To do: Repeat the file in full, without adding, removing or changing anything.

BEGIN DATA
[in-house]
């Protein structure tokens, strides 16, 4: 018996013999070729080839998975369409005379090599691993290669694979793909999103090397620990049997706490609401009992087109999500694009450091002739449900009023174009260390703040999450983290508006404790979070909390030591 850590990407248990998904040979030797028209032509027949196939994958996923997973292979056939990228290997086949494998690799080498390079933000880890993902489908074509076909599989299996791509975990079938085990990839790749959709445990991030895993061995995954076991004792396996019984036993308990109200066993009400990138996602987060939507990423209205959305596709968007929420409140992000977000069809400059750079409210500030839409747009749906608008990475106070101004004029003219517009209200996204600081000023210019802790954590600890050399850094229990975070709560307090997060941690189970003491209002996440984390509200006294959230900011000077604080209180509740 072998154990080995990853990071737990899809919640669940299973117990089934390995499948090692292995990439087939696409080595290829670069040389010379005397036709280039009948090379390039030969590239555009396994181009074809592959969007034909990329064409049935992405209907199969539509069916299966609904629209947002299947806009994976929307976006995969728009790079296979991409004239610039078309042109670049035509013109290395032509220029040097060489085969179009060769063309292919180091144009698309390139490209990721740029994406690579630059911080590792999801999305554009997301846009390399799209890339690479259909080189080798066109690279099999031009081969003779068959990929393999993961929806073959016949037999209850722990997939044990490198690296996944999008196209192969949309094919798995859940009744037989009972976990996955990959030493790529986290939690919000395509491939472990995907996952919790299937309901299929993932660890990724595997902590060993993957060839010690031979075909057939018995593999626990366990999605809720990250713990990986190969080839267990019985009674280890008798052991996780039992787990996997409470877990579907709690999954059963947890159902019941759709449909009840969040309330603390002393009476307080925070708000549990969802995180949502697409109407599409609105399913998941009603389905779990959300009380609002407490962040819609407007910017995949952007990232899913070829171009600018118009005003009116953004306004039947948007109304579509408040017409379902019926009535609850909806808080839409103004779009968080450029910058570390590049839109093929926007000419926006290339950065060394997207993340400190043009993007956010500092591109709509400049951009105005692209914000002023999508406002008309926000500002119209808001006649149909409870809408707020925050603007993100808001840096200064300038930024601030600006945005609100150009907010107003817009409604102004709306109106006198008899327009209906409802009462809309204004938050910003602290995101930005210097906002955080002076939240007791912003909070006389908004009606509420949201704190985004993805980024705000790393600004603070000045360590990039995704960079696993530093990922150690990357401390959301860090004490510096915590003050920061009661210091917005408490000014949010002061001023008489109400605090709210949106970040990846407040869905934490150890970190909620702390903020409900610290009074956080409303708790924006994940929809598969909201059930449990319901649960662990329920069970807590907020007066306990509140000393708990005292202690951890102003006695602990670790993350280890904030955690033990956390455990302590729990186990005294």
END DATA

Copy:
[in-house]
């Protein structure tokens, strides 16, 4: 018996013999070729080839998975369409005379090599691993290669694979793909999103090397620990049997706490609401009992087109999500694009450091002739449900009023174009260390703040999450983290508006404790979070909390030591 850590990407248990998904040979030797028209032509027949196939994958996923997973292979056939990228290997086949494998690799080498390079933000880890993902489908074509076909599989299996791509975990079938085990990839790749959709445990991030895993061995995954076991004792396996019984036993308990109200066993009400990138996602987060939507990423209205959305596709968007929420409140992000977000069809400059750079409210500030839409747009749906608008990475106070101004004029003219517009209200996204600081000023210019802790954590600890050399850094229990975070709560307090997060941690189970003491209002996440984390509200006294959230900011000077604080209180509740 072998154990080995990853990071737990899809919640669940299973117990089934390995499948090692292995990439087939696409080595290829670069040389010379005397036709280039009948090379390039030969590239555009396994181009074809592959969007034909990329064409049935992405209907199969539509069916299966609904629209947002299947806009994976929307976006995969728009790079296979991409004239610039078309042109670049035509013109290395032509220029040097060489085969179009060769063309292919180091144009698309390139490209990721740029994406690579630059911080590792999801999305554009997301846009390399799209890339690479259909080189080798066109690279099999031009081969003779068959990929393999993961929806073959016949037999209850722990997939044990490198690296996944999008196209192969949309094919798995859940009744037989009972976990996955990959030493790529986290939690919000395509491939472990995907996952919790299937309901299929993932660890990724595997902590060993993957060839010690031979075909057939018995593999626990366990999605809720990250713990990986190969080839267990019985009674280890008798052991996780039992787990996997409470877990579907709690999954059963947890159902019941759709449909009840969040309330603390002393009476307080925070708000549990969802995180949502697409109407599409609105399913998941009603389905779990959300009380609002407490962040819609407007910017995949952007990232899913070829171009600018118009005003009116953004306004039947948007109304579509408040017409379902019926009535609850909806808080839409103004779009968080450029910058570390590049839109093929926007000419926006290339950065060394997207993340400190043009993007956010500092591109709509400049951009105005692209914000002023999508406002008309926000500002119209808001006649149909409870809408707020925050603007993100808001840096200064300038930024601030600006945005609100150009907010107003817009409604102004709306109106006198008899327009209906409802009462809309204004938050910003602290995101930005210097906002955080002076939240007791912003909070006389908004009606509420949201704190985004993805980024705000790393600004603070000045360590990039995704960079696993530093990922150690990357401390959301860090004490510096915590003050920061009661210091917005408490000014949010002061001023008489109400605090709210949106970040990846407040869905934490150890970190909620702390903020409900610290009074956080409303708790924006994940929809598969909201059930449990319901649960662990329920069970807590907020007066306990509140000393708990005292202690951890102003006695602990670790993350280890904030955690033990956390455990302590729990186990005294």